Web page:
King Salman of Saudi Arabia applauded the administration of President Donald Trump at the United Nations General Assembly on Wednesday for its role in helping Arab states normalize relations with Israel.
President Trump has helped broker several deals between Israel and its neighbors in the past year that have resulted in these states accepting Israel as a sovereign nation and recognizing Israeli citizenship. The United Arab Emirates (UAE) became the most prominent Gulf state to normalize relations with Israel in August, followed by the kingdom of Bahrain; both nations signed agreements with Israel at the White House this week.
Saudi Arabia has yet to normalize relations with Israel but took the historic measure of allowing Israeli flights to fly through Saudi airspace following UAE’s decision to allow air travel between the two countries.
President Trump teased last week that more normalization deals between Israel and its neighbors were potentially on the way in the near future.
Prior to the deals this year, only Egypt and Jordan among the Arab states officially recognized Israel as a country. Other Arab states largely do not recognize the legitimacy of an Israeli passport, and some prohibit foreign nationals with Israeli stamps on their passports from entering.
“The Kingdom supports all efforts to advance the peace process,” King Salman told the General Assembly. “We support the efforts of the current U.S. administration to achieve peace in the Middle East by bringing the Palestinians and the Israelis to the negotiation table to reach a fair and comprehensive agreement.”
King Salman did not offer any indication that Saudi Arabia would join the UAE, one of its closest allies, in establishing diplomatic relations with Israel. Saudi Arabia’s ability to broker deals with Israel is highly complicated by its position as the government in control of the holiest sites in Islam, Mecca and Medina. The Islamic world has largely sided with Palestinian groups that dispute the legitimacy of the state of Israel, and the government of Saudi Arabia has, for decades, funded antisemitic and radical Islamist education materials throughout the Muslim world.
King Salman did not address Saudi Arabia’s historic ties to promoting Wahhabism, a form of radical Islam, internationally or the role Wahhabism has played in the founding of jihadist organizations. Instead, he portrayed Saudi Arabia as a “moderate” nation working to fight radical Islam and delegitimize violent manifestations of the faith.
“We in the Kingdom, due to our position in the Muslim World, bear a special and historical responsibility to protect our tolerant Islamic faith from attempts by terrorist organizations and extremist groups to pervert it,” King Salman said. “Islam that equates the killing of an individual with the killing of all people is undoubtedly innocent of all the crimes and atrocities committed in its name by the forces of terrorism and extremism.”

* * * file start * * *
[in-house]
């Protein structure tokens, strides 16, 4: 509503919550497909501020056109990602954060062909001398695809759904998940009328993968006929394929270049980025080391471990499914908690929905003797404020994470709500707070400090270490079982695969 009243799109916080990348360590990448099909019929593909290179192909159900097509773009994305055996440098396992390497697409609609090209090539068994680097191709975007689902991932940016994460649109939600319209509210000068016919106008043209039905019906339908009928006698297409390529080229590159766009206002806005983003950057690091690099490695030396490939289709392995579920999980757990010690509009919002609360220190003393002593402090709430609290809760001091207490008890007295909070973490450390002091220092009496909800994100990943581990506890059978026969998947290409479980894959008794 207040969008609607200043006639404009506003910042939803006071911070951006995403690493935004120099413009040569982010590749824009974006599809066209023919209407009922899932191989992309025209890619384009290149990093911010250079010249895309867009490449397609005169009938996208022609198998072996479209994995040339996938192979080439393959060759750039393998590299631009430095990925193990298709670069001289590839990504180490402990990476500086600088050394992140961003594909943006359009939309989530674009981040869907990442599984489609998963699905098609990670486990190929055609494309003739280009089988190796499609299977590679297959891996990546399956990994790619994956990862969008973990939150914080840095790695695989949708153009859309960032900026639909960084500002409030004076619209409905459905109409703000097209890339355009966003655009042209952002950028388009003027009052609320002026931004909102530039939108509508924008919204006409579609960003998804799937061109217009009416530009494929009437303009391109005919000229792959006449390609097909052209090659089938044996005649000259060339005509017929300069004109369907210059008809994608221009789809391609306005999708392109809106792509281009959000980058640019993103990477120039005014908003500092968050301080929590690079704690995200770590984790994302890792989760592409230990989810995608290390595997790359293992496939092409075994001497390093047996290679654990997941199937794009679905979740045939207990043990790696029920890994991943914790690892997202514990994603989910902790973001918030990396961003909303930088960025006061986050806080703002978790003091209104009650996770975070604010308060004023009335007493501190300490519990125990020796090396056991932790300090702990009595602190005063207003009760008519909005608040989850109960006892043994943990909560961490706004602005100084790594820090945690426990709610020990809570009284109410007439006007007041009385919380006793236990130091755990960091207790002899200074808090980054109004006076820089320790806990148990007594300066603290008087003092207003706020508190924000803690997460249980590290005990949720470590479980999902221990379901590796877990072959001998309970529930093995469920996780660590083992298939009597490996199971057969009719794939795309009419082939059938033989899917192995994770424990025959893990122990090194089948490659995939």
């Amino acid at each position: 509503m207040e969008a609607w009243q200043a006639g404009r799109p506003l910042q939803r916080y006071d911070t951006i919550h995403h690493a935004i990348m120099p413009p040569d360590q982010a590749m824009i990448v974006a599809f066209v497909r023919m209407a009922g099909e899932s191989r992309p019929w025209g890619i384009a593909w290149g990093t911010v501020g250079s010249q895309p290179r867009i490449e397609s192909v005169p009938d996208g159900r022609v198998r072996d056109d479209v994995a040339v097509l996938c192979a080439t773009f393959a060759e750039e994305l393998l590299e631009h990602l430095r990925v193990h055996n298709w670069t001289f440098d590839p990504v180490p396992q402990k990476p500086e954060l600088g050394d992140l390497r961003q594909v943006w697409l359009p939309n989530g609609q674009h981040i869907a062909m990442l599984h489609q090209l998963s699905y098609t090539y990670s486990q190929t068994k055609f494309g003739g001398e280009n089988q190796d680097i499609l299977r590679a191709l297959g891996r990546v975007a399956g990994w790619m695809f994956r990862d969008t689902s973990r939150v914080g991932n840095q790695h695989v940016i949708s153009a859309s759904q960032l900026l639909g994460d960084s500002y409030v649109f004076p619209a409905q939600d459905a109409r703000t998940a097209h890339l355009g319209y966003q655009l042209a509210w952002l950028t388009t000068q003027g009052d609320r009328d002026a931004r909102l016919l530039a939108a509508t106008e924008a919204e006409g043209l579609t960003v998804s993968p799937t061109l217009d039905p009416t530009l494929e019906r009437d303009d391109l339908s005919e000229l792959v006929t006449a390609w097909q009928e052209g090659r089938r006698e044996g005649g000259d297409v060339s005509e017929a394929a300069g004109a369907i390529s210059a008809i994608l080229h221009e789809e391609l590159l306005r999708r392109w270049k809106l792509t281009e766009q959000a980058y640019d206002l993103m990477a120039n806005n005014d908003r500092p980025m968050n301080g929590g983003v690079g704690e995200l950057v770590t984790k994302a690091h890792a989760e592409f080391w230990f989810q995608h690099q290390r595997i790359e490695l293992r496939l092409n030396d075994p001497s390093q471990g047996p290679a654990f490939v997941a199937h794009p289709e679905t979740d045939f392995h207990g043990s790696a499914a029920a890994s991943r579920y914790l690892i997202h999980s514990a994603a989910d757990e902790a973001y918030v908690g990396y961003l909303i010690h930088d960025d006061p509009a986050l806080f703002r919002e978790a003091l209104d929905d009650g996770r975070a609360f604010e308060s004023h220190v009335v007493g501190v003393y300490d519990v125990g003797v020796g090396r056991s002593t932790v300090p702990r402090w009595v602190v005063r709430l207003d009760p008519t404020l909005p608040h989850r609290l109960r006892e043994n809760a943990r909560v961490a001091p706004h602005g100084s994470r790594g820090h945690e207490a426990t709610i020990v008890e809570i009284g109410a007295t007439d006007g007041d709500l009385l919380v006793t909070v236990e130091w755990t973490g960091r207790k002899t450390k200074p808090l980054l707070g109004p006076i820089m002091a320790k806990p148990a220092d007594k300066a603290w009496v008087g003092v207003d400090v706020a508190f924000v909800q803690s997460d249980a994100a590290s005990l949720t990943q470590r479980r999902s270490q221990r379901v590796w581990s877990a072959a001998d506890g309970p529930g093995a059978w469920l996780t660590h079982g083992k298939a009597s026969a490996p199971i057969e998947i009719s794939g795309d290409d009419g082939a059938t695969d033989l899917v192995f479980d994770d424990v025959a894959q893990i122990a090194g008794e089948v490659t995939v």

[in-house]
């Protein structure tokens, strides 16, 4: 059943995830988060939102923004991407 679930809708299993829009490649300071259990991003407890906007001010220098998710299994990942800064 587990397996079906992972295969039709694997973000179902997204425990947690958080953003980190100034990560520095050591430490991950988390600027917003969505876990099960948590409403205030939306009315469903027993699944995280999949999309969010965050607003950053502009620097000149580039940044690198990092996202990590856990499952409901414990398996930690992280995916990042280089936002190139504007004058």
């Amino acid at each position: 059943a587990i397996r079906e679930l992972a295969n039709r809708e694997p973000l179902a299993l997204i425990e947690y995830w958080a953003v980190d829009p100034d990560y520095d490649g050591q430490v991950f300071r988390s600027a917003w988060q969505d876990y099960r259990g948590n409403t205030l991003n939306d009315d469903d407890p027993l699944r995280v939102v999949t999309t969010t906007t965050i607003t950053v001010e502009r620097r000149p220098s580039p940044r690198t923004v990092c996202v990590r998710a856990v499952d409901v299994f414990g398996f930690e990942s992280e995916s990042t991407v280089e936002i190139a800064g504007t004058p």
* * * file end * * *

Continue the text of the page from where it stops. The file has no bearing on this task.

The king directed a large portion of his speech to condemning Iran’s role in state-sponsored terrorism and fueling Shiite jihadism, particularly against Saudi Arabia and Sunni states. He lamented that, from his perspective, Riyadh had sought peace with Iran consistently “to no avail.”
“The Kingdom received several of Iran’s presidents and other senior officials, among the Kingdom’s efforts to seek ways to build relations based on good neighborliness and mutual respect,” King Salman said.
The Saudi head of state also appeared to definitively declare the Obama-era Joint Comprehensive Plan of Action (JCPOA), or 2015 Iran nuclear deal, a failure.
“The Kingdom welcomed the international efforts to deal with Iran’s nuclear program, but time and again, the entire world witnessed how the Iranian regime exploited these efforts in order to intensify its expansionist activities, create its terrorist networks, and use terrorism,” Salman said, “and in the process squandering the resources and wealth of the Iranian people for the purpose of its expansionist projects which produced nothing but chaos, extremism, and sectarianism.”
President Trump withdrew from the JCPOA, citing Iran’s repeated violations of the provisions of the agreement, in 2018. The agreement still exists in theory, though Iran has publicly said it would violate its provisions.
“Our experience with the Iranian regime has taught us that partial solutions and appeasement did not stop its threats to international peace and security,” King Salman added. “A comprehensive solution and a firm international position are required to ensure fundamental solutions to the Iranian regime’s attempt to obtain weapons of mass destruction, and its ballistic missile program, and its interference in the international affairs of other countries, and its sponsorship of terrorism.”
The king also appeared to support U.S.-led efforts to maintain strict sanctions on the Iranian regime, although here he did not mention Washington or President Trump.
“If we intend to win in our battle against terrorism, we must not waiver in facing the countries that sponsor terrorism and sectarianism, and we must stand firmly in the face of these countries that promote transnational extremist ideologies, which rely on false political slogans to hide their extremist, chaotic, and destructive nature,” he said.